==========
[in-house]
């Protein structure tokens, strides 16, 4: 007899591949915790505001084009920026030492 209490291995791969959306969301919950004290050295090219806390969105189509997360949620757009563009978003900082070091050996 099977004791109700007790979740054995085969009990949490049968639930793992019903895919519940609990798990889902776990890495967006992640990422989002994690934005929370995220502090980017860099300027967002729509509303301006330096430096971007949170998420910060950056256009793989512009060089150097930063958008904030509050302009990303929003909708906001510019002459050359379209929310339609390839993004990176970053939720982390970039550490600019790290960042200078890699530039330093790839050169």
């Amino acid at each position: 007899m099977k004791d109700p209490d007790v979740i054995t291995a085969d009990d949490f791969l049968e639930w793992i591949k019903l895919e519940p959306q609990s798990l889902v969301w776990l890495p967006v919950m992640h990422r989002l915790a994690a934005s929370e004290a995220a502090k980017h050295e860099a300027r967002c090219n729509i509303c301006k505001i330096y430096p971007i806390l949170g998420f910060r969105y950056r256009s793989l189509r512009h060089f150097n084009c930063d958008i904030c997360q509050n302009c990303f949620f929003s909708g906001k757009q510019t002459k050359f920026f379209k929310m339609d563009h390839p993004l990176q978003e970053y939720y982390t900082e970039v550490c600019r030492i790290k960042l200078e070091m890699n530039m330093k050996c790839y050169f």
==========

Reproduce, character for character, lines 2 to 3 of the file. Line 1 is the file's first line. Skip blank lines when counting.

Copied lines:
């Protein structure tokens, strides 16, 4: 007899591949915790505001084009920026030492 209490291995791969959306969301919950004290050295090219806390969105189509997360949620757009563009978003900082070091050996 099977004791109700007790979740054995085969009990949490049968639930793992019903895919519940609990798990889902776990890495967006992640990422989002994690934005929370995220502090980017860099300027967002729509509303301006330096430096971007949170998420910060950056256009793989512009060089150097930063958008904030509050302009990303929003909708906001510019002459050359379209929310339609390839993004990176970053939720982390970039550490600019790290960042200078890699530039330093790839050169």
């Amino acid at each position: 007899m099977k004791d109700p209490d007790v979740i054995t291995a085969d009990d949490f791969l049968e639930w793992i591949k019903l895919e519940p959306q609990s798990l889902v969301w776990l890495p967006v919950m992640h990422r989002l915790a994690a934005s929370e004290a995220a502090k980017h050295e860099a300027r967002c090219n729509i509303c301006k505001i330096y430096p971007i806390l949170g998420f910060r969105y950056r256009s793989l189509r512009h060089f150097n084009c930063d958008i904030c997360q509050n302009c990303f949620f929003s909708g906001k757009q510019t002459k050359f920026f379209k929310m339609d563009h390839p993004l990176q978003e970053y939720y982390t900082e970039v550490c600019r030492i790290k960042l200078e070091m890699n530039m330093k050996c790839y050169f």